Former Treasury Chiefs Agree: Get the SEC Into the Climate Mix
A bipartisan pair of former Treasury secretaries want the Securities and Exchange Commission to get more aggressive with corporate America when it comes to assessing the risks of climate change.
Robert Rubin and Henry Paulson—who served under Presidents Clinton and George W. Bush, respectively, and who both have deep Wall Street ties—said Tuesday that the SEC should do a better job of forcing companies to disclose the economic fallout they face from climate change.
Rubin said companies, in filings with regulators, should be disclosing information such as assets that may be "stranded" someday due to climate change. They also urged them to disclose the "baseline" ways climate change may affect their business and emissions they may be "accountable" for at some point.
"If businesses had to disclose that, then that would become an incentive for business to act," said Rubin, a top Goldman Sachs official before joining the Clinton administration, and who later served on Citigroup's board for a decade.
Rubin spoke during the New York City rollout of a report called "Risky Business: The Economic Risks of Climate Change to the United States," which aims to quantify risks to coastal infrastructure, crops, labor productivity, and more.
It's the fruit of a group called the Risky Business Project led by Paulson, former New York City Mayor Michael Bloomberg, and billionaire former hedge-fund chief Tom Steyer. Rubin is among the group's advisers.
Paulson made a similar point Tuesday about the SEC, noting "perhaps the SEC should be requiring disclosures."
The SEC already does require them, but activists say it's a largely toothless program thus far, and it's providing little information to investors.
In 2010, the SEC issued guidelines about how publicly traded companies should be describing various types of risks from climate change under existing disclosure rules, such as how state and federal climate policies will affect them and the physical effects of climate change.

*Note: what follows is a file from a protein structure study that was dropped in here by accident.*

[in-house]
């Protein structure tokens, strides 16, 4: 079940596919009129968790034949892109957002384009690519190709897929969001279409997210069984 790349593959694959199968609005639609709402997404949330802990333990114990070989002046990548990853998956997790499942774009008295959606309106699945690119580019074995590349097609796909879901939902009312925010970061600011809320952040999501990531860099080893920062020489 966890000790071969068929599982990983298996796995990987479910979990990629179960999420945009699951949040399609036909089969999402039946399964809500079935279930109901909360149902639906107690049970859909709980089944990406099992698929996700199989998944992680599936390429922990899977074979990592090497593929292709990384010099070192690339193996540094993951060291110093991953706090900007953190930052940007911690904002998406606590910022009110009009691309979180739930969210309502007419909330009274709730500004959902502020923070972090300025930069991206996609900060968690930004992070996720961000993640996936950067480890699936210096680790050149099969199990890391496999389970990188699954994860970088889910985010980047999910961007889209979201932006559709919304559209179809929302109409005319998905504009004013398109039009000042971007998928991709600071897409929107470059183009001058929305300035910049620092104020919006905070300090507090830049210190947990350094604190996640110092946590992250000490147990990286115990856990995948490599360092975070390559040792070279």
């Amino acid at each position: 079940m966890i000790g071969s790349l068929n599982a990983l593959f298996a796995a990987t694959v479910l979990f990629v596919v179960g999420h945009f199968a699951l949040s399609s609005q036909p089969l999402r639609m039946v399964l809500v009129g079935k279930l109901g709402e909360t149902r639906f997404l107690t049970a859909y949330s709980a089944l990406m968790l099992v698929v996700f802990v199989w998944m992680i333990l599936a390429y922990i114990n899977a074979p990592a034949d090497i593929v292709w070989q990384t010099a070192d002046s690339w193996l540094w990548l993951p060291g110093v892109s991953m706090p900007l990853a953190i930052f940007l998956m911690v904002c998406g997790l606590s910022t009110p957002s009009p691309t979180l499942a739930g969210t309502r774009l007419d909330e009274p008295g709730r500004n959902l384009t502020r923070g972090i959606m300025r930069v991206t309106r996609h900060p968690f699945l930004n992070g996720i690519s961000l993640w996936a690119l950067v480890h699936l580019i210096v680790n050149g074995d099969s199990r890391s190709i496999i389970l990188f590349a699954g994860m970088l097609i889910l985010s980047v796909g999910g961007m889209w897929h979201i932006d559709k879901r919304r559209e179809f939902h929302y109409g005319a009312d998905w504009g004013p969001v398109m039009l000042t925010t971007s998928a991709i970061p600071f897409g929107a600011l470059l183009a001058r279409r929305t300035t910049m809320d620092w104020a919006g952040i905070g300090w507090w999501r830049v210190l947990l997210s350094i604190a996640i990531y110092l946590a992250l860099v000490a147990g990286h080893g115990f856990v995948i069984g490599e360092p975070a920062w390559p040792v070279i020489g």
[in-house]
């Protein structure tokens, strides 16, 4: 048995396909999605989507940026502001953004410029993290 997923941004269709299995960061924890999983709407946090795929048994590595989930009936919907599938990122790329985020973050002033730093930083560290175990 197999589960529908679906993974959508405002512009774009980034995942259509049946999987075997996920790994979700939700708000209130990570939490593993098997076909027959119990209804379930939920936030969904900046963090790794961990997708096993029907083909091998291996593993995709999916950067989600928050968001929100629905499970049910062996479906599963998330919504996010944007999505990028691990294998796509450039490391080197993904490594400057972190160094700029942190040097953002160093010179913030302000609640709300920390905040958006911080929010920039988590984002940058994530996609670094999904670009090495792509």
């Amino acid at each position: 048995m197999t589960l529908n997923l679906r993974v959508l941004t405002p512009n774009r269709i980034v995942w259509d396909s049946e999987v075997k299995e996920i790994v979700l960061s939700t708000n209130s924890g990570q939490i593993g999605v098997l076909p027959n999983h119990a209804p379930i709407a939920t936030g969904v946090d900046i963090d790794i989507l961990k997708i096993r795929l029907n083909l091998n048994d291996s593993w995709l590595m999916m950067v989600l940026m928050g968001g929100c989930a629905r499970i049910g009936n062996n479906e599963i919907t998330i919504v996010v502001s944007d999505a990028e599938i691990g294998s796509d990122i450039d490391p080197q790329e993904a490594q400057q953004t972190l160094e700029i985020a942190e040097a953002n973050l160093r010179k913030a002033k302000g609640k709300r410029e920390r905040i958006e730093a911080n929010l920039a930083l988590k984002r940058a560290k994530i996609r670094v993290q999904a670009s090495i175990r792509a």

But in an early 2014 report, the sustainable-investment advocacy group Ceres said that despite the 2010 SEC policy, most large companies (they looked at the S&P 500) are saying little to nothing about the climate risks in their SEC filings. And the SEC isn't doing much about it, the group said.
Rubin seems to agree. In fact, the Ceres analysis is referenced in the Risky Business report. In a New York Times piece about the report, Rubin told the newspaper that the disclosures are often vague and inadequate.
The Risky Business report itself is a detailed regional look at economic vulnerabilities to climate change.
"Until today, we have had no ways to measure the serious risks to our national economy ... from climate change," Bloomberg said during the report's release in New York. "Businesses and investors have largely been kept in the dark about how climate change will impact specific industries or specific regions, and that puts American businesses and the American economy in an extremely vulnerable position."
For instance, it notes projections that the Southeast is due to experience as many as several dozen more days over 95 degrees annually by mid-century and many more by century's end. This could cut labor productivity by up to 3.2 percent in sectors like construction, agriculture, and manufacturing.
Nationwide, between $66 billion and $106 billion worth of existing coastal property will likely be below sea-level by mid-century, the report finds.
The report has the attention of the White House. Paulson, Steyer, and others involved with the report will meet Wednesday with Treasury Secretary Jacob Lew and "senior" White House officials, the White House said.
It's one of several climate-related events on the White House calendar this week. On Wednesday night President Obama will speak at a League of Conservation Voters dinner.